By lex, on December 18th, 2008
The pilots of single-engine aircraft are required to compute expected take-off distance using aircraft gross weight, temperature, pressure altitude, forecast winds and runway gradient, taking into account obstacle clearance at the departure end. It’s good to know that the runway you intend to use is long enough for the use you intend.
In the A-4 Skyhawk, students were additionally expected to calculate a “line speed” check to ensure that the engine was operating at the minimum acceptable thrust after having traveled a thousand feet down the runway. Because if you lose your only engine at any speed prior to rotation, getting the aircraft airborne for any length of appreciable time becomes very difficult, and knowing that the engine is in fact operating within tolerances early in the take-off roll avoids all of the high-speed drama attendant to max braking on a full fuel load with the boundary fence looming ever larger in your field of view. Departure end arresting gear gives a pilot other options in the short hairs, but the availability of such equipment forms no part of the calculation – tailhooks have been known to skip wires.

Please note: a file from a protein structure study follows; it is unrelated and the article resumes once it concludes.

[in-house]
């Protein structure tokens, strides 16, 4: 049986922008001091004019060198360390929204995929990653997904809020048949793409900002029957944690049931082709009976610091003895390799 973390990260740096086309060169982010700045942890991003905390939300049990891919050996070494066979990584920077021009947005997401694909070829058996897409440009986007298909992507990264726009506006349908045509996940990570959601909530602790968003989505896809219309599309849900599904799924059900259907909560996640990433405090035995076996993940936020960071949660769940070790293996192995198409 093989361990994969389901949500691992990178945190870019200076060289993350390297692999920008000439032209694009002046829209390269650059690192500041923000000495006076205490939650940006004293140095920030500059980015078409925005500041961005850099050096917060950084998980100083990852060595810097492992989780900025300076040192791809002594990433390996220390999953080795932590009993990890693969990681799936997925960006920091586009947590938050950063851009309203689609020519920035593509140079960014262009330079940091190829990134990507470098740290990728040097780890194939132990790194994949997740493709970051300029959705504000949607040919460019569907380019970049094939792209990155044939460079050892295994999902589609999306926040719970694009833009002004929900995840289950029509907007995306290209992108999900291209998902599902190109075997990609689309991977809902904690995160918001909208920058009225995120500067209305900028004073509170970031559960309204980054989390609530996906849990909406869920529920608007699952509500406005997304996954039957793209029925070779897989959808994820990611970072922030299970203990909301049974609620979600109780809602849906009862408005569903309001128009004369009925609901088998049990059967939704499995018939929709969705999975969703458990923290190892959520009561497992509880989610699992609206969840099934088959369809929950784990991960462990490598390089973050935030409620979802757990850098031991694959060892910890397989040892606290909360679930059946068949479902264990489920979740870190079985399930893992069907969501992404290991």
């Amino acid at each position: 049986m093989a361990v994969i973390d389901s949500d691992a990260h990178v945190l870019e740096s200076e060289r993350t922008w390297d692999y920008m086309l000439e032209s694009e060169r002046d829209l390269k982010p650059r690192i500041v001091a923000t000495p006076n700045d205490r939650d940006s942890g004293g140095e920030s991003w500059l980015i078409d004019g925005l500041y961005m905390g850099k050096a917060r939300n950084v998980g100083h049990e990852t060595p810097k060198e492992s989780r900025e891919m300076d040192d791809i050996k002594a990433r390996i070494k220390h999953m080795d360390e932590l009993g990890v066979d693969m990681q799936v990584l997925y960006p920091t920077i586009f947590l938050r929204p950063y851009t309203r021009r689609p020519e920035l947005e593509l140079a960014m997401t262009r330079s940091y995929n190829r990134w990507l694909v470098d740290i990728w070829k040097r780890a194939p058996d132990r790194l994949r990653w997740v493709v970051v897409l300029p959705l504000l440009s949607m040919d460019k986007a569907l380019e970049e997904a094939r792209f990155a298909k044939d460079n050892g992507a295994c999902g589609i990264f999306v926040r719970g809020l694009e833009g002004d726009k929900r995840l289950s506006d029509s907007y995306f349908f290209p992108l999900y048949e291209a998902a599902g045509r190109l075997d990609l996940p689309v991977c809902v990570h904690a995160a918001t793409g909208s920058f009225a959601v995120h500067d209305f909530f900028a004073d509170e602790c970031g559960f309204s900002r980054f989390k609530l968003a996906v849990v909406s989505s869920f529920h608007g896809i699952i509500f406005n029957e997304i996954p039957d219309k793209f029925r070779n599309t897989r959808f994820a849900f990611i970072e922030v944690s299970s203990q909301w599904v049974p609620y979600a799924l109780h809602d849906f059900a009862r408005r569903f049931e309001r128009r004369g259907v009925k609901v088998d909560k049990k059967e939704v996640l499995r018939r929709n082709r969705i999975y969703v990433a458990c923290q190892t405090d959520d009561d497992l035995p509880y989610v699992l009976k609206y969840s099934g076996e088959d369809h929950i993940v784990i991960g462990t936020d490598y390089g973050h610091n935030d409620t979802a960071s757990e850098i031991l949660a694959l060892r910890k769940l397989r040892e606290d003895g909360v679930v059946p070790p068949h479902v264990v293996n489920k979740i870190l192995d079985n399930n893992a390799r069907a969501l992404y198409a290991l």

In multi-engine aircraft, things can get a little more complicated. Based on the same factors above plus runway length, there can come a time when a critical emergency on the roll forces a pilot to decide whether to reject the take-off or continue with the remaining engine. At the computed airspeed of V1(decision speed), the pilot has two options available to him should an engine fail: 1) Reject the take-off, and stop the aircraft in the distance remaining, or 2) accelerate towards V2, take-off speed.
On runways of 8000 feet or less on a hot day, the F-5E had a narrow speed band between Vno-go and V1 that we referred to jokingly as Vscrewed, meaning that insufficient runway remained either to abort or continue for take-off. In that case, the drag chute and the tailhook were the only options remaining (apart from the ejection seat) and the hook itself a mere, slender reed of a thing, placed there mainly to assuage the wounded egos of tailhooker wannabes.
The bias in most multi-engine aircraft I flew after reaching V1 was to continue the take-off and deal with whatever emergency you had airborne, so long as the aircraft was flyable. Airplanes are made to fly and basically want to, but making them stop on a rapidly diminishing runway at NASCAR speeds and max gross weight requires more than the usual amount of finesse and associated stress.
The concept of V1 has an associated metric known as “Balanced Field Length”, which is the minimum length of runway required for an aircraft to accelerate towards V1, lose the critical engine and either abort or continue to the take-off, meeting all applicable take-off performance criteria such as obstacle clearance and rate-of-climb.